Office sales continue to lead the market
An artist impression of 155 Fanshawe St, the site of which sold for $247 million. Photo / Supplied
CBRE’s mid-year New Zealand Investment MarketView research report reveals that institutions are making a comeback with a strong net fund accumulation drive.
Although the number of sales decreased from H2 2018 levels, the total value of transactions was on par with H2 2018 result.
The report details that:
• Auckland sales increased while Wellington and Christchurch experienced a slight dip
• Net investment activity was dominated by institutions, with the largest three transactions over $100 million, all purchased by overseas investors.
• 39 percent ($740 million) of the sales volumes related to office assets. Industrial sales followed at 22 percent ($419 million) and retail sales contributed 14 percent ($268 million) by sales volume. The market also saw a number of development site sales totalling 10 percent ($179 million) of sales volume.
In Auckland, there were 54 sales totalling $1.4 billion, 76 percent of the total volumes nationally. This was made up of six transactions above $50 million including the sale of 155 Fanshawe St for $247 million by Mansons, followed by the sale of Sky City Carpark for $220 million to the Macquarie Bank and Chorus House for $145 million to Invesco.
In Wellington, there were 14 transactions over $5 million totalling $255 million. The largest was Mataurangi House at 33 Bowen St selling for $82 million by an Australian private investor to an international private syndicate. This was followed by the sale of AMP Society Building at 86 Customhouse Quay for $33 million.
In Christchurch, there were 8 transactions totalling $208 million. The largest sale involved Northwood Supa Centa at 1 Radcliffe Road, sold for $81.7 million by a Canadian managed fund to a local private investor. This was followed by the sale of EntX Christchurch Entertainment Central at 617 Colombo Street for $49 million by a local private developer.
The report highlights that overseas investors injected $741 million into the New Zealand property market in the first half of 2019 and sold $212 million worth of property. The most active purchasers were from Asia, Australia, USA, Canada, Germany and Hong Kong with net flow of funds particularly from Asia Pacific strongly positive.
Private investors showed strong presence in H1 2019 with 66 percent of the transaction volume attributed to these buyers. Corporations, institutions and syndicates were more inclined to sell than to buy in H1 2019 with vendor activity outweighing their purchase activity.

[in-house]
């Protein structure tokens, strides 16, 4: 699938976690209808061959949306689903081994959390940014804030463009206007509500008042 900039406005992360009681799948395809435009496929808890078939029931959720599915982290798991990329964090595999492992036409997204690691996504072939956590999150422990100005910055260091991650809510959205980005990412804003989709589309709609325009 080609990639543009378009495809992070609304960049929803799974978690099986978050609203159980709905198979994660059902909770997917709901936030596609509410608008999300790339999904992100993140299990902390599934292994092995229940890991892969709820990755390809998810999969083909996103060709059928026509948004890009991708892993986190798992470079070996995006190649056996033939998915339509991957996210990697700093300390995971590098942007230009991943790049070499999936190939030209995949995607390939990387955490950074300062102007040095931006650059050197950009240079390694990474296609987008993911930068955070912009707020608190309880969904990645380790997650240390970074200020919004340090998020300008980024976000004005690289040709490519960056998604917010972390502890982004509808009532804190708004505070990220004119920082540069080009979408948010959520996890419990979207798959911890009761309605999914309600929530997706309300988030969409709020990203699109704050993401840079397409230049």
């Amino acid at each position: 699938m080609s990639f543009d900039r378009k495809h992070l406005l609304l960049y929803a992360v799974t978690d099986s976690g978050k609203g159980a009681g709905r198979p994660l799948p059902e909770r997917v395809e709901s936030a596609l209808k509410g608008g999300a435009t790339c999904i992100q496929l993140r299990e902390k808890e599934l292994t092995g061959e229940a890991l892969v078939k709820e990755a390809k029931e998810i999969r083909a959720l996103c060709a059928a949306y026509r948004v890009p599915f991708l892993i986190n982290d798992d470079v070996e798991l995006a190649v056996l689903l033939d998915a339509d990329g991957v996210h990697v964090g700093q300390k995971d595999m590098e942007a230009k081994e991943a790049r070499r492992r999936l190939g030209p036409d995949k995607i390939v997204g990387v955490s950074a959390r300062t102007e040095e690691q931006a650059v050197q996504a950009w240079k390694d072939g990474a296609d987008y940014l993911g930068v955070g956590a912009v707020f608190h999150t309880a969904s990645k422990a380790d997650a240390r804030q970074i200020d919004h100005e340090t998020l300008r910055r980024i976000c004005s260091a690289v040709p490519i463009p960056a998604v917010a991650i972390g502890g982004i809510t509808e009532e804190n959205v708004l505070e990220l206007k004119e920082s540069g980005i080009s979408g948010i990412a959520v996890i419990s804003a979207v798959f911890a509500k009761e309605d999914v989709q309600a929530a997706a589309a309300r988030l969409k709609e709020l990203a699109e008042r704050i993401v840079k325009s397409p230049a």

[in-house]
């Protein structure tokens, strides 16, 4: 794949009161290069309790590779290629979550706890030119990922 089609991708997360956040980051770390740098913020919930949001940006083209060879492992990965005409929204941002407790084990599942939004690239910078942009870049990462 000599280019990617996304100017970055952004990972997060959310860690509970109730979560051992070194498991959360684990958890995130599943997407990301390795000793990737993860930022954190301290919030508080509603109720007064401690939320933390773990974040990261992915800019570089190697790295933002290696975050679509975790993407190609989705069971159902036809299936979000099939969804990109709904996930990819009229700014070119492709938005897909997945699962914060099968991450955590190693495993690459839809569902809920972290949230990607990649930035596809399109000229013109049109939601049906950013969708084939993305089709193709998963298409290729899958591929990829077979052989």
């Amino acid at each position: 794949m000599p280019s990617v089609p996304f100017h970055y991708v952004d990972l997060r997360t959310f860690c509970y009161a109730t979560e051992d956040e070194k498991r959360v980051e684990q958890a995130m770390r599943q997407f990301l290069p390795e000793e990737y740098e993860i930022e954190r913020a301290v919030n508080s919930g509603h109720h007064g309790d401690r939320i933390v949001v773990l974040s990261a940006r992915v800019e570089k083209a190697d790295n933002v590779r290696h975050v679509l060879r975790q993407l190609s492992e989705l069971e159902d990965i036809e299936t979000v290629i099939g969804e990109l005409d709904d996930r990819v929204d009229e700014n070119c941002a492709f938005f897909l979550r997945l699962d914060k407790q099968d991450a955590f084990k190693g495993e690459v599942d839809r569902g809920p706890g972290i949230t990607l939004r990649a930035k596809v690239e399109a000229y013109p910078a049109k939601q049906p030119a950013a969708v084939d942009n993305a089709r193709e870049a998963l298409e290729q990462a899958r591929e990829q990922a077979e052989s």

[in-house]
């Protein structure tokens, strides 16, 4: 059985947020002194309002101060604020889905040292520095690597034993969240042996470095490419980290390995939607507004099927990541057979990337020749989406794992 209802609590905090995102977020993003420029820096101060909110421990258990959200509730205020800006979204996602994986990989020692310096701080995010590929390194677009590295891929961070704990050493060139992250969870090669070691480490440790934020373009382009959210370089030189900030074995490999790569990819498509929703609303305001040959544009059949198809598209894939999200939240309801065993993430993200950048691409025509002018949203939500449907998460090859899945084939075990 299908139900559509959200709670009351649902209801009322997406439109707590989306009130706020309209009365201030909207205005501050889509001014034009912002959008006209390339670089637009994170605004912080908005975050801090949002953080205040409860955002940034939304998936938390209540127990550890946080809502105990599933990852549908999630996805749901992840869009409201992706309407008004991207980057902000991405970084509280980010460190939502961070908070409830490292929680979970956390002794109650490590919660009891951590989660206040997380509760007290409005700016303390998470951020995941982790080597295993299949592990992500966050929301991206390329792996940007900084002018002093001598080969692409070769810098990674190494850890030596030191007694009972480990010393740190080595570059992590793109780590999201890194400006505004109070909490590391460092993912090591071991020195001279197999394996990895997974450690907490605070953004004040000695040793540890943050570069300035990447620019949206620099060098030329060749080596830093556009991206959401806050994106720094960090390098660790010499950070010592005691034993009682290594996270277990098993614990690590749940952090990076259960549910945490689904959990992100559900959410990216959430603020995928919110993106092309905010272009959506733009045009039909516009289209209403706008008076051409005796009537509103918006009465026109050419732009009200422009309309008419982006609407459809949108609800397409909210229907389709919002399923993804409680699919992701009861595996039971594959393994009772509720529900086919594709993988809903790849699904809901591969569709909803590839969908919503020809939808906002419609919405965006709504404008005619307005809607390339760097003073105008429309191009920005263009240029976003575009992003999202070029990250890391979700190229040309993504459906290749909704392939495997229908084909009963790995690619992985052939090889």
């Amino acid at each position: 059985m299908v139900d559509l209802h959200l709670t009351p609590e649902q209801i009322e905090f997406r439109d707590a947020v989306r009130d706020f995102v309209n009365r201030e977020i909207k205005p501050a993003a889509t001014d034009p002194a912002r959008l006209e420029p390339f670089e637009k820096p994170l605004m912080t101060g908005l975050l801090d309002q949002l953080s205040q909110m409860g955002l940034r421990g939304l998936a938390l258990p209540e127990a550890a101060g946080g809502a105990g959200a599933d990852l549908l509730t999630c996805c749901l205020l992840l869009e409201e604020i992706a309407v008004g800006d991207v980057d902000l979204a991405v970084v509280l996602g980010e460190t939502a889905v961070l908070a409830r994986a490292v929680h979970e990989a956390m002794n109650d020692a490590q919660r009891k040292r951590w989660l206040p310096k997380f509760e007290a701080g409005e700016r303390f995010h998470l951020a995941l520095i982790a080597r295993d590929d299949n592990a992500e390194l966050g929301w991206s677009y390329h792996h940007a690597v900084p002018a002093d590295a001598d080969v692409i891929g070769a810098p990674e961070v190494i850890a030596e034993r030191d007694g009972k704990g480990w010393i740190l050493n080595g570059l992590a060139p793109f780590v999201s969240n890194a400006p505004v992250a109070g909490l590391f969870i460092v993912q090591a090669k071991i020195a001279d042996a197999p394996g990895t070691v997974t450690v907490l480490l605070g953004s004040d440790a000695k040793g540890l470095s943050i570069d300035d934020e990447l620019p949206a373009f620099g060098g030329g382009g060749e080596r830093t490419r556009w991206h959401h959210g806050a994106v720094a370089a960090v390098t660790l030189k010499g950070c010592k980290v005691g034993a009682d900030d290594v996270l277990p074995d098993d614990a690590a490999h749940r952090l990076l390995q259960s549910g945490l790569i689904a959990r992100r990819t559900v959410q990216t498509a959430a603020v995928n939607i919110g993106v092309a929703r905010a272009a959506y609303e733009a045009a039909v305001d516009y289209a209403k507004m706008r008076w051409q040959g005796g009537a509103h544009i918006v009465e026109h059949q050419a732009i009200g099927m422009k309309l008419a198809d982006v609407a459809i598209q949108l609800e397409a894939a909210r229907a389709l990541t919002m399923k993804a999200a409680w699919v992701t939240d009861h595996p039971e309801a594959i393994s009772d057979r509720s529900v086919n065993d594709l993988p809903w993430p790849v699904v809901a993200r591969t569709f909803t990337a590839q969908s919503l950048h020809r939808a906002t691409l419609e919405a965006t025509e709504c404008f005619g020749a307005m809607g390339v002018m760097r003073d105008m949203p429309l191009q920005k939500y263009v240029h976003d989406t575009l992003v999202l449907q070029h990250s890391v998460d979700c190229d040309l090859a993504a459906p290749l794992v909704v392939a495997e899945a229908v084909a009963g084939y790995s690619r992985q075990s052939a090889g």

The report also looked at the net investment position on an annual basis for each of the investor groups. Historically, institutions became the main accumulating player until the GFC in 2008. For the next 5 to 6 years institutional investors became the main sellers of property with NZ based private investors making most of the acquisitions Since 2013 institutions alternated from net fund accumulation to net selling, with the current result showing a strong net accumulation. Over the last ten years, institutional net transaction activity resulted in divestment of $349 million. Since 2016, institutions clearly have been accumulating properties disposed of by privates.
Brent McGregor, executive chairman of CBRE, cited the ongoing strong liquidity levels, increasing average deal sizes and the continued level of interest in NZ, by off shore buyers as key features of the market.
“The last 20 sales campaigns run by the CBRE Capital markets team has seen a total of 118 bids and a bid value of $9.4 billion. We are still seeing on average around six bids per campaign and upwards of 10 bids for sought after industrial and office stock," he says.
Zoltan Moricz, senior director of research for CBRE New Zealand, says that while the number of sales across New Zealand was modest compared to the previous six months the total value transacted was comparable. “This indicates that average deal sizes are up.”.
“The trend reflects the willingness of existing owners of larger assets to sell given the current sharp yields and the elevated level of both onshore and offshore buyer appetite for these types of property. A seasonal element may also be at play. Being the first half of the year, which is traditionally weaker, it provides a good basis for a strong annual result and there are plenty of new opportunities coming into the market for the last half of the year.”